4. Have students sharing images or links to their favourite videos with each other.
Consider having a theme for the day/week and have students share related photos/images or links for others to comment on. Simple themes like ‘My version of art’ or ‘My favourite films’ or ‘What I ate today’ are easy enough to relate to and might motivate students to participate in interaction with their classmates.
5. Get students to submit homework in the form of an audio file or a video file.
Depending on the confidence level of your students, the dynamics of the group and the nature of the task, you might choose to either have your students share their homework in the group or to send it to you privately. Have students record themselves speaking about e.g. their daily routine, their opinion on a subject, their review of a product or their summary of a text, instead of getting them to write it down. The variation from traditional homework might motivate them to do a good job.
6. Have students do a group task on the IM app.
Getting students to collaborate and work together virtually means that they would need to communicate with words in the absence of non-linguistic channels of communication. You could give students a topic to debate e.g. Should the current school subjects be abolished in favour of more up-to-date subjects?; set them a task with an outcome e.g. Design the ideal classroom; or get them to co-write a story on WhatsApp/Viber/Line e.g. Starting with the line ‘Phil didn’t want to have his breakfast that morning…’, students have to each contribute a sentence each to create a logical and cohesive storyline. If you have a big class, consider dividing the class into smaller groups that each have their own group chats.
7. Giving students feedback on their work.
Homework feedback doesn’t always have to be written on a piece of paper with a red pen. Explore alternatives to giving feedback, including recording an audio/video clip of your feedback.
Instant messaging also means that you don’t have to correct all of your students’ mistakes. You can instead prompt them and have them come up with the right answer themselves. The ease of IM communication means that this can take place instantly and you can better ensure that students are thinking about the feedback they have been given and responding to it (as opposed to stuffing their marked homework into their bags and never looking at or thinking about what you’d written).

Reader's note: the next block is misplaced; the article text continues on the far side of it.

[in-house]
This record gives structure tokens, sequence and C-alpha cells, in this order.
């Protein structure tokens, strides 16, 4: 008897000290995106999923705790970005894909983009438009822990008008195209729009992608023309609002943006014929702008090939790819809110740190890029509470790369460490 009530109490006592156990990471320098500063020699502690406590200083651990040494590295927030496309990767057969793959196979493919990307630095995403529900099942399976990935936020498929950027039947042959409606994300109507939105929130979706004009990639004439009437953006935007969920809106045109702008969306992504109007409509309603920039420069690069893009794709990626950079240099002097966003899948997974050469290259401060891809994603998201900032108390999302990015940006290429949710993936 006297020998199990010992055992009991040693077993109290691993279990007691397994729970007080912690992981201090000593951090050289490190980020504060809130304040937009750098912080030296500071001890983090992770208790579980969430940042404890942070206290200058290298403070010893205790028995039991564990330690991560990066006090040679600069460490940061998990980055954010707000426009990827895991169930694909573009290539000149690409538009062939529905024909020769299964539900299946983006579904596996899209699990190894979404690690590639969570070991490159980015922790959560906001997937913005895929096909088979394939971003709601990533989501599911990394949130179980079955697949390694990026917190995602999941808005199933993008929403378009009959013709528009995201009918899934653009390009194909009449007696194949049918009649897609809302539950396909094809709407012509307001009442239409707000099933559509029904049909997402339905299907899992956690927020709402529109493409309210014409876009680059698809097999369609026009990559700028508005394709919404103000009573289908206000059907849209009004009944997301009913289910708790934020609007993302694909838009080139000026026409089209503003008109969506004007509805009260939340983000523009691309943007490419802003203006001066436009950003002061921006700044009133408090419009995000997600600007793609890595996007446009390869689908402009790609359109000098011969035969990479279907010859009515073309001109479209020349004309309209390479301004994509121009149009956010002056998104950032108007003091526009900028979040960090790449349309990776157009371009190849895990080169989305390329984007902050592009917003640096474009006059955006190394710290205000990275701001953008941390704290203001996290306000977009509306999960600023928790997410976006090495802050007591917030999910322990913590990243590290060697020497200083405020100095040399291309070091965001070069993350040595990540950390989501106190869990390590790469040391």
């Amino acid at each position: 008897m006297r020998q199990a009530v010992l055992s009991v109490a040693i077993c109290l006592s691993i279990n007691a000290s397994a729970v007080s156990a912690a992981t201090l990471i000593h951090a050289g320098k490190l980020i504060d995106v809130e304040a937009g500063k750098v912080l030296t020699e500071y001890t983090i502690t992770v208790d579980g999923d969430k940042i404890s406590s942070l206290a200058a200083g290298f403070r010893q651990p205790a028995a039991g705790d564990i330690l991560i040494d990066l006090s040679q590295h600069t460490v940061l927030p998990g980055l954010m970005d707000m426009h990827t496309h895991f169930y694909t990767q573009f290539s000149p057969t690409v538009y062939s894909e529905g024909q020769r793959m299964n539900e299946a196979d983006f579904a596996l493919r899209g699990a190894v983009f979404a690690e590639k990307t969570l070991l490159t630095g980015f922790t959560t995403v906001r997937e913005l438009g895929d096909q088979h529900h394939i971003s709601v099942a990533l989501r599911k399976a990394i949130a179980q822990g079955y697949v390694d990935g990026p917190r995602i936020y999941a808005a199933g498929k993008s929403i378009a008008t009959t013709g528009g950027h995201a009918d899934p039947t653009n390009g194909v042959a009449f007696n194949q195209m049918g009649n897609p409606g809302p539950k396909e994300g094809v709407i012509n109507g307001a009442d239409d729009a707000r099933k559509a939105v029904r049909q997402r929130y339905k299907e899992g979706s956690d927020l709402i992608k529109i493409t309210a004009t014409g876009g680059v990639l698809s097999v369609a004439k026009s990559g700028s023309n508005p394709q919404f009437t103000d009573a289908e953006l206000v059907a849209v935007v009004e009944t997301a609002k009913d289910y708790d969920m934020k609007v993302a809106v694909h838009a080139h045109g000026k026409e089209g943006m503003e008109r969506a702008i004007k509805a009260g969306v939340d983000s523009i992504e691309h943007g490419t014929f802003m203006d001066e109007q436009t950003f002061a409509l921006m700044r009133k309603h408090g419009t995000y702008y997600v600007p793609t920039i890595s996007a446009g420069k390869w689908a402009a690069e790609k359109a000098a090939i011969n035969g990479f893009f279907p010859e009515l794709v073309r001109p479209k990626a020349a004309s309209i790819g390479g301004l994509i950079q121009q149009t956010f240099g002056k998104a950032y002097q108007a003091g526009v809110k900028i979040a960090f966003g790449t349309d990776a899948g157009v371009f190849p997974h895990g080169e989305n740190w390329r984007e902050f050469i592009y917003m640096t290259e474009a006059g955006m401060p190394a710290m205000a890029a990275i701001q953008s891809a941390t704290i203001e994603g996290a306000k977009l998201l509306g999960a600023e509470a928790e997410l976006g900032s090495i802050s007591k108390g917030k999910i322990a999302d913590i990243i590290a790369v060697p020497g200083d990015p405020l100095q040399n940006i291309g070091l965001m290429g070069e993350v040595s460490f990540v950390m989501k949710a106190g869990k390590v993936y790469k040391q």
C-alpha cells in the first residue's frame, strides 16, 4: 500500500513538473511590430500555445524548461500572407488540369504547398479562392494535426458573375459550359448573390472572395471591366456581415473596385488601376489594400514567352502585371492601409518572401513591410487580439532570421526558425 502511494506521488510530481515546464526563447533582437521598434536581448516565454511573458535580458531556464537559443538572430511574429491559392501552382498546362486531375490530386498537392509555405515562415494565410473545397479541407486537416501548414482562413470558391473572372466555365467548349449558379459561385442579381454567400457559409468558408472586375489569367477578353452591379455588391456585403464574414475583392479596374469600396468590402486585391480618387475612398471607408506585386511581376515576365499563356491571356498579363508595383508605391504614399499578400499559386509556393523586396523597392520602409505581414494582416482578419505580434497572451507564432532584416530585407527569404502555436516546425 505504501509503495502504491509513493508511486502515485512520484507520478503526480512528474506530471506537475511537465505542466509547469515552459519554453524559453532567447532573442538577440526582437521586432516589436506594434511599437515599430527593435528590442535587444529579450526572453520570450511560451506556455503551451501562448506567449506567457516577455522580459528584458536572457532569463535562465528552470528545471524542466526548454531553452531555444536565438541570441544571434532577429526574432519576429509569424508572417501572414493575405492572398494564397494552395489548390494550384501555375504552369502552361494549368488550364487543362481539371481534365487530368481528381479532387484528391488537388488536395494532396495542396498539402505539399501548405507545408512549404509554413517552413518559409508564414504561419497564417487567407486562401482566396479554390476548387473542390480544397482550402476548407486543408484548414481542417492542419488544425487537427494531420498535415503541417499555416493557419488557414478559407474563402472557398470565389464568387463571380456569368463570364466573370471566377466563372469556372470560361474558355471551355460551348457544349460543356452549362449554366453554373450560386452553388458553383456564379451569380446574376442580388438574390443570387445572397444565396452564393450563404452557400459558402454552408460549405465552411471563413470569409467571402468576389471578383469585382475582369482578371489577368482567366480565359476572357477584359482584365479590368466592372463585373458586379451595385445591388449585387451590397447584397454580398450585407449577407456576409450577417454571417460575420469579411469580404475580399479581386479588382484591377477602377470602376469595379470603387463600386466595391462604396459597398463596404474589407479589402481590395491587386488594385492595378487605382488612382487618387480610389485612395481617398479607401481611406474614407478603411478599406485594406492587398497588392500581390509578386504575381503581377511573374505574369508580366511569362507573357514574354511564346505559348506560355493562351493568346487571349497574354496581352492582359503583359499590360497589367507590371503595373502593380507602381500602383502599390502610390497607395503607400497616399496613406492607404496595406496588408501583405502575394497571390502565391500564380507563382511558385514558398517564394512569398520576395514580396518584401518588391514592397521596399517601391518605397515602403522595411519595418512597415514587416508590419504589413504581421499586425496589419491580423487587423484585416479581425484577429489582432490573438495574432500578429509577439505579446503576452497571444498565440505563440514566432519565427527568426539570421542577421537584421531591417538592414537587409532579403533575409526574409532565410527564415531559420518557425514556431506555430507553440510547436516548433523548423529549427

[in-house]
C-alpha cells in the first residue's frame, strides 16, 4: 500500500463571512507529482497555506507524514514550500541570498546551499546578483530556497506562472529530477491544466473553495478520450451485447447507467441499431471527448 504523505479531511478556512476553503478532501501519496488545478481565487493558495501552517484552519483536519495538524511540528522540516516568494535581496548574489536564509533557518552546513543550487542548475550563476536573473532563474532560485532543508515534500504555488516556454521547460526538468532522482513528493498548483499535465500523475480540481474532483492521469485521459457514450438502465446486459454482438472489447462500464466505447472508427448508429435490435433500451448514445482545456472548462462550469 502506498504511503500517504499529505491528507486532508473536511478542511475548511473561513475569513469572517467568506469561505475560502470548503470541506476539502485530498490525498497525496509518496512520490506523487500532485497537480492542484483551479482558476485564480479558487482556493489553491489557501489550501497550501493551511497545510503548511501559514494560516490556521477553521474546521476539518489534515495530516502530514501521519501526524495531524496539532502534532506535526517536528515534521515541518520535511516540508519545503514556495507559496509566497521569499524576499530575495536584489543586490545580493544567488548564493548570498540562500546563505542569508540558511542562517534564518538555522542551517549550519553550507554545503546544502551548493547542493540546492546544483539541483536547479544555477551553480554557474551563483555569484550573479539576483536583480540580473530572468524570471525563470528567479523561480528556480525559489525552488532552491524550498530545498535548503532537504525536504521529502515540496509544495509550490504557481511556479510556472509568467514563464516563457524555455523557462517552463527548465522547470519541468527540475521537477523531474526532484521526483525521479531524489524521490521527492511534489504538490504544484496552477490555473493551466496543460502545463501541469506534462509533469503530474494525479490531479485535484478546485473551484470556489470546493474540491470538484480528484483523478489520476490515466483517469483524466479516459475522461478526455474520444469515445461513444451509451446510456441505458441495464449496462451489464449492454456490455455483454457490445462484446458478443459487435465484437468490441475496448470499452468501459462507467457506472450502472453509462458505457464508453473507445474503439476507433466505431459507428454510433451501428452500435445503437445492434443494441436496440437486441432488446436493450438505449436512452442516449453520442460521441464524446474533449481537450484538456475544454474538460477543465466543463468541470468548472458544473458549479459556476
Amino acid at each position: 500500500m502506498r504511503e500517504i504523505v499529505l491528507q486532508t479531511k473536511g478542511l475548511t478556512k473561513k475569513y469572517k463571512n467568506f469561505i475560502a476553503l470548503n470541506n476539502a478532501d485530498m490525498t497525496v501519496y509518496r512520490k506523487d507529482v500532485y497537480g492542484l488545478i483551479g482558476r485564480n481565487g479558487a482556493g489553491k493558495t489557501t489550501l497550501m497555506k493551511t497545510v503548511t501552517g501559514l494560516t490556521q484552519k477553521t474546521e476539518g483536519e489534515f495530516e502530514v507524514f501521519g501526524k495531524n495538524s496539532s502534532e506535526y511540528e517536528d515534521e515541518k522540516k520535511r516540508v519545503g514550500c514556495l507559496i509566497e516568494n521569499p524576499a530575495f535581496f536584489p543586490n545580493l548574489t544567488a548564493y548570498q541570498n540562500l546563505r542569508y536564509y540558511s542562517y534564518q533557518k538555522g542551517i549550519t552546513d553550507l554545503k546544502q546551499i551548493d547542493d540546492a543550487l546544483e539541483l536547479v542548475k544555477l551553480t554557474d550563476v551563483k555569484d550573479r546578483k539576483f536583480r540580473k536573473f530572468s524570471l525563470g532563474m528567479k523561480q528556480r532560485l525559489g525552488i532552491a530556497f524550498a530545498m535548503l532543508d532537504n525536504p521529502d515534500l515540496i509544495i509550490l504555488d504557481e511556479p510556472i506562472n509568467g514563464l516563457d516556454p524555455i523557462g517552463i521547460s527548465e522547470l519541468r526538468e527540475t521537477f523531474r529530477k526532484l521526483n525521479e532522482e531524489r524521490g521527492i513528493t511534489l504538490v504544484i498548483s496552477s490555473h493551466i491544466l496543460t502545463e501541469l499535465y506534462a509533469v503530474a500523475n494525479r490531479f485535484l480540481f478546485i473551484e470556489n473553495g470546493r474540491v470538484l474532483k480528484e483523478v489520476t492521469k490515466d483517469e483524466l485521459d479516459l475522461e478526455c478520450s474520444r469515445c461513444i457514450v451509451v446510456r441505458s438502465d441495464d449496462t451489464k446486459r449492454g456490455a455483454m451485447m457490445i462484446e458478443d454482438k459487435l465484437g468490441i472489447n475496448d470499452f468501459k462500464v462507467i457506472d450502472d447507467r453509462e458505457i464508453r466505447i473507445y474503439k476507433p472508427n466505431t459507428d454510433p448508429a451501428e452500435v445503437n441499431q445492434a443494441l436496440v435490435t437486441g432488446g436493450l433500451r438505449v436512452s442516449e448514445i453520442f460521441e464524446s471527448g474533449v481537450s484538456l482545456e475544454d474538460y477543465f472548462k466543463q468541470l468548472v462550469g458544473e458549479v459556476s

As mentioned above, consider whether feedback should be given in a group or privately.
8. Watch video in class while chatting about it in real time.
Ever since the advent of smartphones, we are all getting better at multi-tasking. Hone this skill and hold your students’ attention by having them contribute to the WhatsApp/Viber/Line group whilst watching a video in class. This is especially useful if the video that you are showing the class is a bit long. You could interject at certain points by typing questions or prompts into the group chat and have students respond in real time whilst watching the video.
9. Watch a TV programme at home while chatting about it in real time.
This was an idea I first heard in a talk by my friend Dale Coulter. There are some television programmes that get our students all excited, whether it be the opening ceremony of the Olympics, the much-awaited new season of Stranger Things, the Oscars or an all-important football match. Make a date with students to watch the programme synchronously (with everyone in their respective houses) and have everyone discussing it in their chat groups in real time. You could always insert prompts or questions to get the discussion going.
10. Stay connected to students outside the classroom.
Instant messaging is a great way for teachers to have a finger on the pulse of their students’ preferences, thoughts, and moods. On the other hand, it is also a great space for students to come to with their ideas, suggestions, questions and queries. Students who might be shy to speak up in class might find it an avenue to express themselves while teachers who prefer more student autonomy might encourage other students to also be a source of answers and of knowledge. Over time, teachers could use it to help better understand their students’ likes and dislikes, needs and wants, and tailor their lessons accordingly.
Do you use instant messaging with your students?
If so, do you have any new ideas to add to the list?
If not, what’s holding you back?